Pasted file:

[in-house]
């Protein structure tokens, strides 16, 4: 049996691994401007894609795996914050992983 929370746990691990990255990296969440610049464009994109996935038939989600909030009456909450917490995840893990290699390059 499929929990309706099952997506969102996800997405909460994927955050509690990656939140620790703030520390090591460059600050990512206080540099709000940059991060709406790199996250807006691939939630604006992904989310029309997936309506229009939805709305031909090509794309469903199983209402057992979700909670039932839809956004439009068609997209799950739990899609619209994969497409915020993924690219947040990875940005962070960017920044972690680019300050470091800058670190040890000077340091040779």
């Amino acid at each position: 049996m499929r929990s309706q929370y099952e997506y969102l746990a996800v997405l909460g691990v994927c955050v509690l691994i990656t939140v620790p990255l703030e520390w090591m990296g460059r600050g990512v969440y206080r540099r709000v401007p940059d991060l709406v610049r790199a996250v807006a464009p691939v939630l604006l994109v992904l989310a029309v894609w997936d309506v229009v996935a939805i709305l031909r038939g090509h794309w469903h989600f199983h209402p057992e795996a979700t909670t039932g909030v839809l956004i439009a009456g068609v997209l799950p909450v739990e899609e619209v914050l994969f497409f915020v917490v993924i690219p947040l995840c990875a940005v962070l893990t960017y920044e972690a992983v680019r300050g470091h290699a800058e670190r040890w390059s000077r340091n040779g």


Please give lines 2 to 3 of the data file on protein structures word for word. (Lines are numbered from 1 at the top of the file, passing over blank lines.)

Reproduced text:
């Protein structure tokens, strides 16, 4: 049996691994401007894609795996914050992983 929370746990691990990255990296969440610049464009994109996935038939989600909030009456909450917490995840893990290699390059 499929929990309706099952997506969102996800997405909460994927955050509690990656939140620790703030520390090591460059600050990512206080540099709000940059991060709406790199996250807006691939939630604006992904989310029309997936309506229009939805709305031909090509794309469903199983209402057992979700909670039932839809956004439009068609997209799950739990899609619209994969497409915020993924690219947040990875940005962070960017920044972690680019300050470091800058670190040890000077340091040779």
């Amino acid at each position: 049996m499929r929990s309706q929370y099952e997506y969102l746990a996800v997405l909460g691990v994927c955050v509690l691994i990656t939140v620790p990255l703030e520390w090591m990296g460059r600050g990512v969440y206080r540099r709000v401007p940059d991060l709406v610049r790199a996250v807006a464009p691939v939630l604006l994109v992904l989310a029309v894609w997936d309506v229009v996935a939805i709305l031909r038939g090509h794309w469903h989600f199983h209402p057992e795996a979700t909670t039932g909030v839809l956004i439009a009456g068609v997209l799950p909450v739990e899609e619209v914050l994969f497409f915020v917490v993924i690219p947040l995840c990875a940005v962070l893990t960017y920044e972690a992983v680019r300050g470091h290699a800058e670190r040890w390059s000077r340091n040779g």